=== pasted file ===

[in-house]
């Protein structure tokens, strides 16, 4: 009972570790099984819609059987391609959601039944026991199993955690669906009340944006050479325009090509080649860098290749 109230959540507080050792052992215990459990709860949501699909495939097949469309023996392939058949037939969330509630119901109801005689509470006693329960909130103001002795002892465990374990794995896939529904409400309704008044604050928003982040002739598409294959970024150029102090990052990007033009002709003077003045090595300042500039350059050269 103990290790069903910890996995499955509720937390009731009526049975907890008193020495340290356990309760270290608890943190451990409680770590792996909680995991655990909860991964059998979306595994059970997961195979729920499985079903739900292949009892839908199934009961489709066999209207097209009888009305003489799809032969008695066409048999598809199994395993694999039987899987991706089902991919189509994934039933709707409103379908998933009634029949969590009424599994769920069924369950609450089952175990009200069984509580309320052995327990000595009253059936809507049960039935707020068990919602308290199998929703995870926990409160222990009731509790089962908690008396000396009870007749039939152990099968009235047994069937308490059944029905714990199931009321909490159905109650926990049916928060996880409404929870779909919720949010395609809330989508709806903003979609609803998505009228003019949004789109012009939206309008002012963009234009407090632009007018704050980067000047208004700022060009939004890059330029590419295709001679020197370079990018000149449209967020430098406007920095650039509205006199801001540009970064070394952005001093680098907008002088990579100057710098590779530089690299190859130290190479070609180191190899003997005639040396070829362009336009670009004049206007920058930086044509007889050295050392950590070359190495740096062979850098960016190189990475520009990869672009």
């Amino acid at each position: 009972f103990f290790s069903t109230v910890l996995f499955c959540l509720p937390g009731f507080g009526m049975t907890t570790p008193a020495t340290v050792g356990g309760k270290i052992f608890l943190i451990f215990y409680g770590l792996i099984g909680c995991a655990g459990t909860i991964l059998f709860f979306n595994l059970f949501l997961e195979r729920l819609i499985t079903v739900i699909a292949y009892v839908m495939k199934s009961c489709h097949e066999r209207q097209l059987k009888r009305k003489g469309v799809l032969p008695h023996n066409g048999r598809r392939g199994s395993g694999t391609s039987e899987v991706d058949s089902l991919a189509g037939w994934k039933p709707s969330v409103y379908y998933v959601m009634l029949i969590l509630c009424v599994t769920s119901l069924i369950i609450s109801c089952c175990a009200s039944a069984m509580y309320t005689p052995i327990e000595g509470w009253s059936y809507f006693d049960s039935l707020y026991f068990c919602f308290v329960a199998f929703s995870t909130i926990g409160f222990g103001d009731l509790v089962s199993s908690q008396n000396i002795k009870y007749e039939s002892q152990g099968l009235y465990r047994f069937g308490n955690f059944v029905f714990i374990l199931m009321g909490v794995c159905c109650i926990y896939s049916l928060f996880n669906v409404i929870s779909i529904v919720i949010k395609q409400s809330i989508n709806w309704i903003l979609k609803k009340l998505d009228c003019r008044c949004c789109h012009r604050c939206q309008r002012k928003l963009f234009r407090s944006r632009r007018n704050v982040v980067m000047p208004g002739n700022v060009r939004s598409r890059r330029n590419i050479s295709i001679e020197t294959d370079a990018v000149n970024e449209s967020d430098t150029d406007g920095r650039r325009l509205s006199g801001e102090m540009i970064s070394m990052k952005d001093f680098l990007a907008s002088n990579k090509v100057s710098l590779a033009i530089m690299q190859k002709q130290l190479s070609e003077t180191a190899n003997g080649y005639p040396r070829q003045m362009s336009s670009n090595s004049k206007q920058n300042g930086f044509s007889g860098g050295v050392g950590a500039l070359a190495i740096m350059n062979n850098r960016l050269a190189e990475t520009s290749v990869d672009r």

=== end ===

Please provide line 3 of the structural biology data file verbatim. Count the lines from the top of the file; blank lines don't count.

């Amino acid at each position: 009972f103990f290790s069903t109230v910890l996995f499955c959540l509720p937390g009731f507080g009526m049975t907890t570790p008193a020495t340290v050792g356990g309760k270290i052992f608890l943190i451990f215990y409680g770590l792996i099984g909680c995991a655990g459990t909860i991964l059998f709860f979306n595994l059970f949501l997961e195979r729920l819609i499985t079903v739900i699909a292949y009892v839908m495939k199934s009961c489709h097949e066999r209207q097209l059987k009888r009305k003489g469309v799809l032969p008695h023996n066409g048999r598809r392939g199994s395993g694999t391609s039987e899987v991706d058949s089902l991919a189509g037939w994934k039933p709707s969330v409103y379908y998933v959601m009634l029949i969590l509630c009424v599994t769920s119901l069924i369950i609450s109801c089952c175990a009200s039944a069984m509580y309320t005689p052995i327990e000595g509470w009253s059936y809507f006693d049960s039935l707020y026991f068990c919602f308290v329960a199998f929703s995870t909130i926990g409160f222990g103001d009731l509790v089962s199993s908690q008396n000396i002795k009870y007749e039939s002892q152990g099968l009235y465990r047994f069937g308490n955690f059944v029905f714990i374990l199931m009321g909490v794995c159905c109650i926990y896939s049916l928060f996880n669906v409404i929870s779909i529904v919720i949010k395609q409400s809330i989508n709806w309704i903003l979609k609803k009340l998505d009228c003019r008044c949004c789109h012009r604050c939206q309008r002012k928003l963009f234009r407090s944006r632009r007018n704050v982040v980067m000047p208004g002739n700022v060009r939004s598409r890059r330029n590419i050479s295709i001679e020197t294959d370079a990018v000149n970024e449209s967020d430098t150029d406007g920095r650039r325009l509205s006199g801001e102090m540009i970064s070394m990052k952005d001093f680098l990007a907008s002088n990579k090509v100057s710098l590779a033009i530089m690299q190859k002709q130290l190479s070609e003077t180191a190899n003997g080649y005639p040396r070829q003045m362009s336009s670009n090595s004049k206007q920058n300042g930086f044509s007889g860098g050295v050392g950590a500039l070359a190495i740096m350059n062979n850098r960016l050269a190189e990475t520009s290749v990869d672009r």